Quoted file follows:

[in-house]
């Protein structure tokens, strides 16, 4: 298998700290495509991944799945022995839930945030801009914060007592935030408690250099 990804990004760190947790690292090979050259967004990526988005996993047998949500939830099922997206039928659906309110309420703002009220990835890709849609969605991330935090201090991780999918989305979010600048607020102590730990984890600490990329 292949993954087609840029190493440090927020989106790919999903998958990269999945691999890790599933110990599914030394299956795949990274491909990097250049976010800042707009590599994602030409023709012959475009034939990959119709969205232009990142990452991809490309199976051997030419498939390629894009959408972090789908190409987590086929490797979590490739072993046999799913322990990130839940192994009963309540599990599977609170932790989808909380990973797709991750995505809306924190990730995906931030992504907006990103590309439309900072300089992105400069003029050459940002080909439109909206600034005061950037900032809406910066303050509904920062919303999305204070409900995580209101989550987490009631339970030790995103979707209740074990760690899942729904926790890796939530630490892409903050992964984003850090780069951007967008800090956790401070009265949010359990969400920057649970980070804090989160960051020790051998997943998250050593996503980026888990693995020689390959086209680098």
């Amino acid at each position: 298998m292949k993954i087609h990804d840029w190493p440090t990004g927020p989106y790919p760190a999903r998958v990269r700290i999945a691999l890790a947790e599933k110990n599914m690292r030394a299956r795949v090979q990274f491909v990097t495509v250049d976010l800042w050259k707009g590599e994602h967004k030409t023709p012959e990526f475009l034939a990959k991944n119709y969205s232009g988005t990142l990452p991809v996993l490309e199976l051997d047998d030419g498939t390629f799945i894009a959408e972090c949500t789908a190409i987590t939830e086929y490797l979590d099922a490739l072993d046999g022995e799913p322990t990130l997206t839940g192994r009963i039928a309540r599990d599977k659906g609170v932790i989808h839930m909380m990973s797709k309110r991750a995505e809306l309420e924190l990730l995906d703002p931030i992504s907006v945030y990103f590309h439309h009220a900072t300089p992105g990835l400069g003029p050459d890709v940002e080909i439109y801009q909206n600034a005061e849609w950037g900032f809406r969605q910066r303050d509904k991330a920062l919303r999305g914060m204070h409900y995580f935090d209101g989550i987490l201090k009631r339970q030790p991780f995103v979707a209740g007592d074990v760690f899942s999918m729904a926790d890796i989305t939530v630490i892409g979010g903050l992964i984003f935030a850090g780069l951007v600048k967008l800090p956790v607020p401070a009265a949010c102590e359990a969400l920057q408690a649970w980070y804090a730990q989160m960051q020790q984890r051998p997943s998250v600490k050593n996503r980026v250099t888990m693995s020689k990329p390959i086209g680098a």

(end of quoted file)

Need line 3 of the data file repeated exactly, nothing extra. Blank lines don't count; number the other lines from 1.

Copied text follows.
């Amino acid at each position: 298998m292949k993954i087609h990804d840029w190493p440090t990004g927020p989106y790919p760190a999903r998958v990269r700290i999945a691999l890790a947790e599933k110990n599914m690292r030394a299956r795949v090979q990274f491909v990097t495509v250049d976010l800042w050259k707009g590599e994602h967004k030409t023709p012959e990526f475009l034939a990959k991944n119709y969205s232009g988005t990142l990452p991809v996993l490309e199976l051997d047998d030419g498939t390629f799945i894009a959408e972090c949500t789908a190409i987590t939830e086929y490797l979590d099922a490739l072993d046999g022995e799913p322990t990130l997206t839940g192994r009963i039928a309540r599990d599977k659906g609170v932790i989808h839930m909380m990973s797709k309110r991750a995505e809306l309420e924190l990730l995906d703002p931030i992504s907006v945030y990103f590309h439309h009220a900072t300089p992105g990835l400069g003029p050459d890709v940002e080909i439109y801009q909206n600034a005061e849609w950037g900032f809406r969605q910066r303050d509904k991330a920062l919303r999305g914060m204070h409900y995580f935090d209101g989550i987490l201090k009631r339970q030790p991780f995103v979707a209740g007592d074990v760690f899942s999918m729904a926790d890796i989305t939530v630490i892409g979010g903050l992964i984003f935030a850090g780069l951007v600048k967008l800090p956790v607020p401070a009265a949010c102590e359990a969400l920057q408690a649970w980070y804090a730990q989160m960051q020790q984890r051998p997943s998250v600490k050593n996503r980026v250099t888990m693995s020689k990329p390959i086209g680098a």